The top trends that will shape social media in 2017 (Part 2)
In 2017, is there any room for more in-app innovation for video content?
Welcome to the second post in our two-part series looking at which trends might shape social media marketing campaigns in the year ahead. Part One covered VR/AR, paid advertising and the continuing trend of increased personalisation of content. In Part Two, we cover the growth potential that remains for video content, the changes Google’s ‘mobile first’ indexing might make to your website ranking as well as a couple of other key social media trends set to emerge in 2017.
Video and more
Video was one of the biggest winners for social media platforms in 2016 with Facebook and Twitter continuing their push into live streaming with Facebook Live and Twitter’s Periscope live streaming service. YouTube Live has also recently been launched. Instagram Stories was a direct copy of Snapchat’s successful stories earlier this year, so expect these types of features to expand and evolve was in 2017.
Video consistently delivers higher engagement than other formats, so it’s not surprising that this is where platforms are focussing their attention. According to Facebook, there was a four-fold increase in the number of users broadcasting via Facebook Live over the past 12 months. In 2017, it may not be beyond our wildest dreams to expect to see Facebook and perhaps Twitter team up with an established broadcaster that will allow users to tune into their favourite news programme, live on Facebook.
Another video prediction for 2017 is the continued uptake of Facebook’s 360 videos and photos. Closely linked to the trend for innovative VR/AR content that we discussed in Part 1 of the series, Facebook is already working on new ways everyday users can create their own 360 content. While attracting attention in the Facebook Newsfeed continues to get more and more challenging – and expensive, it’s widely predicted that Facebook will be boosting posts that feature 360 content.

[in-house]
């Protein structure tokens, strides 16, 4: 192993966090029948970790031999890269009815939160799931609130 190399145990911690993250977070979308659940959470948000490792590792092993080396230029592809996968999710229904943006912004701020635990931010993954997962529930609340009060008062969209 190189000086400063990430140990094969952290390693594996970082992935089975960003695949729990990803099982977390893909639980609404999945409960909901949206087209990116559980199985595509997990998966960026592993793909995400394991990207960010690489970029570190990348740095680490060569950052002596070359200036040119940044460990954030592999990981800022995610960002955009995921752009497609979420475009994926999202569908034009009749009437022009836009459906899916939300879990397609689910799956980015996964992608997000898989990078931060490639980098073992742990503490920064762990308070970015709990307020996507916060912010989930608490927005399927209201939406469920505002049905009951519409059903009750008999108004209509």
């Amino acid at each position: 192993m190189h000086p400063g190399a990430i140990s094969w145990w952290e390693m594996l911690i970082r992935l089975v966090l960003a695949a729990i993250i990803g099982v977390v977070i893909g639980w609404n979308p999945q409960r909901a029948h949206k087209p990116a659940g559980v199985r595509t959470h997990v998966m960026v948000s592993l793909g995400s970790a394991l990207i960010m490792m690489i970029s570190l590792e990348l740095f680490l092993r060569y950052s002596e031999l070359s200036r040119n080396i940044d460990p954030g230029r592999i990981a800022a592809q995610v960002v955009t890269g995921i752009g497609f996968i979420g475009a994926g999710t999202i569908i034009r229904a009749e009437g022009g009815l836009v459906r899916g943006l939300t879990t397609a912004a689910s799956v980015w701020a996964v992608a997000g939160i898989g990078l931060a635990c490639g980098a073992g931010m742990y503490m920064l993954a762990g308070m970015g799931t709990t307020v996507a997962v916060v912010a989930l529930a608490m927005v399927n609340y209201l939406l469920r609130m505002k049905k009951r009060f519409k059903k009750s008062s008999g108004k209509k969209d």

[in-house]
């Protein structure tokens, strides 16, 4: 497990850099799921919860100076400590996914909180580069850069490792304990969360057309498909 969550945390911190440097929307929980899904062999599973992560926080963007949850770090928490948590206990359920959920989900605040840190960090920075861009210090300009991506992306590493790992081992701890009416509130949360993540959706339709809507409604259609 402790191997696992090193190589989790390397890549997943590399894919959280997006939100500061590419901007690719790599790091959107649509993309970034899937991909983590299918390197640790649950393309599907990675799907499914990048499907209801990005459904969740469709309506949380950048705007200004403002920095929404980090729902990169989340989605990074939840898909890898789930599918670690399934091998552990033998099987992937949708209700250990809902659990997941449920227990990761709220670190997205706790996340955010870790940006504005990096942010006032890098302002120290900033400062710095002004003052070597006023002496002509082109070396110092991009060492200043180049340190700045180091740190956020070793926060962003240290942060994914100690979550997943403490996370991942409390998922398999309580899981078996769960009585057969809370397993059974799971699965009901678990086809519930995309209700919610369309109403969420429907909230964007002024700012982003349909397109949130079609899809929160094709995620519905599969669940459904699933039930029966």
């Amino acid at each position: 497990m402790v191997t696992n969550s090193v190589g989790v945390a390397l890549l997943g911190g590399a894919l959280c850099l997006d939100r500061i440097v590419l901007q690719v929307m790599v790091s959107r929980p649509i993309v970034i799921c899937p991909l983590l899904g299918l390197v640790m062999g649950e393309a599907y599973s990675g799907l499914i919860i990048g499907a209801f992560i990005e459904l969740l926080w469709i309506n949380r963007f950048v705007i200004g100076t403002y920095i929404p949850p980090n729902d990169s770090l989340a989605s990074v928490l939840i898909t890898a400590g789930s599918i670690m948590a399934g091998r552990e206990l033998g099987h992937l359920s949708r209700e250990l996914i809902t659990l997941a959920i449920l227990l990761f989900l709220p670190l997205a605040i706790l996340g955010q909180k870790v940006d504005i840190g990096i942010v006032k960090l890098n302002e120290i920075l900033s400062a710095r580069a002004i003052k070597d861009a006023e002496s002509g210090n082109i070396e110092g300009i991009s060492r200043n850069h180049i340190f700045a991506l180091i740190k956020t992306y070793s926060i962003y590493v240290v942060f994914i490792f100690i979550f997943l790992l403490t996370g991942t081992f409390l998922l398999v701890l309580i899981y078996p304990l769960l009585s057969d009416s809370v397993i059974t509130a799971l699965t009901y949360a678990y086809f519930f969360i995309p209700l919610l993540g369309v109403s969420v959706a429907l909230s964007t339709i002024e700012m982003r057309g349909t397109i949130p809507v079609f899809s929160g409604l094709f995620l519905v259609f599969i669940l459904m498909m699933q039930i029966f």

We haven’t yet reached peak mobile, but it’s no secret that more and more users are consuming online content via their mobile devices rather than desktop PCs, so much so that Google has announced changes to the way they will index website content. The move to ‘mobile first’ indexing which will use the mobile view of a website’s content rather than the desktop view. This has potentially big SEO consequences for brands that don’t have responsive websites. Expect to see the difference ‘mobile first’ indexing makes in 2017.
Snapchat was a key feature of social media in 2016 and one of its key USPs was the auto-expire feature of its snaps. Facebook, Instagram and WhatsApp have all introduced some new ‘SnapChat-like’ features during the later half of 2016 in a bid to stem the flow of users deserting their platforms in favour of Snapchat. Content expiry also encourages users to ‘post-in-the-moment’ to create more spontaneous, engaging content.
With data storage and security also an issue bubbling away in the background, expect content expiry to move across onto other social media platforms in 2017.
Greater variety of Artificial Intelligence (AI)
In 2016, we all got a lot more familiar with how Artificial Intelligence can help us in our everyday activities such as finding a phone number or sending a text message. In 2017, expect to see Siri and Google Assistant be joined by some new AI friends. So-called ‘Chatbots’ such as Siri are going to be popping up on the websites and in the customer services departments of major brands as more and more people start feeling comfortable conversing with robots to book holidays, make calls, manage your calendar and even find and read your emails.
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